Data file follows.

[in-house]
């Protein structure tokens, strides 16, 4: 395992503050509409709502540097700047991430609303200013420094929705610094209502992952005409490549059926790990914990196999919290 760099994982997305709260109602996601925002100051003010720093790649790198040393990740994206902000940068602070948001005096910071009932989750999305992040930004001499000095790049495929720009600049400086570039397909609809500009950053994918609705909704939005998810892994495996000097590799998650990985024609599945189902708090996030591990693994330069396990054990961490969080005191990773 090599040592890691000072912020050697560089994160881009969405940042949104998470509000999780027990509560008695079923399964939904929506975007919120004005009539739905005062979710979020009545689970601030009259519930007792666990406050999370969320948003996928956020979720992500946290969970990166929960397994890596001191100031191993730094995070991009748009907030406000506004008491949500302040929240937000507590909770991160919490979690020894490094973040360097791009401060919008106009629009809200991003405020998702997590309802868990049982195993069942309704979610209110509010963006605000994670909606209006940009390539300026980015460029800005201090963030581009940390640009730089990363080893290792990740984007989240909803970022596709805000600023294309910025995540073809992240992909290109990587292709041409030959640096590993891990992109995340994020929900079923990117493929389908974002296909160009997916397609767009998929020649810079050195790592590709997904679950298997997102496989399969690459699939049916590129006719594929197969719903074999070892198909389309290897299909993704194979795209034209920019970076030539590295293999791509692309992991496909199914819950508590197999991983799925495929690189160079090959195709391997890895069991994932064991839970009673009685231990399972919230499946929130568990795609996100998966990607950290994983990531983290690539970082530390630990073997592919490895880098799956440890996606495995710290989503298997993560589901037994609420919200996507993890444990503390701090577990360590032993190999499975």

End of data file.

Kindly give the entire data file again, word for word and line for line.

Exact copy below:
[in-house]
């Protein structure tokens, strides 16, 4: 395992503050509409709502540097700047991430609303200013420094929705610094209502992952005409490549059926790990914990196999919290 760099994982997305709260109602996601925002100051003010720093790649790198040393990740994206902000940068602070948001005096910071009932989750999305992040930004001499000095790049495929720009600049400086570039397909609809500009950053994918609705909704939005998810892994495996000097590799998650990985024609599945189902708090996030591990693994330069396990054990961490969080005191990773 090599040592890691000072912020050697560089994160881009969405940042949104998470509000999780027990509560008695079923399964939904929506975007919120004005009539739905005062979710979020009545689970601030009259519930007792666990406050999370969320948003996928956020979720992500946290969970990166929960397994890596001191100031191993730094995070991009748009907030406000506004008491949500302040929240937000507590909770991160919490979690020894490094973040360097791009401060919008106009629009809200991003405020998702997590309802868990049982195993069942309704979610209110509010963006605000994670909606209006940009390539300026980015460029800005201090963030581009940390640009730089990363080893290792990740984007989240909803970022596709805000600023294309910025995540073809992240992909290109990587292709041409030959640096590993891990992109995340994020929900079923990117493929389908974002296909160009997916397609767009998929020649810079050195790592590709997904679950298997997102496989399969690459699939049916590129006719594929197969719903074999070892198909389309290897299909993704194979795209034209920019970076030539590295293999791509692309992991496909199914819950508590197999991983799925495929690189160079090959195709391997890895069991994932064991839970009673009685231990399972919230499946929130568990795609996100998966990607950290994983990531983290690539970082530390630990073997592919490895880098799956440890996606495995710290989503298997993560589901037994609420919200996507993890444990503390701090577990360590032993190999499975």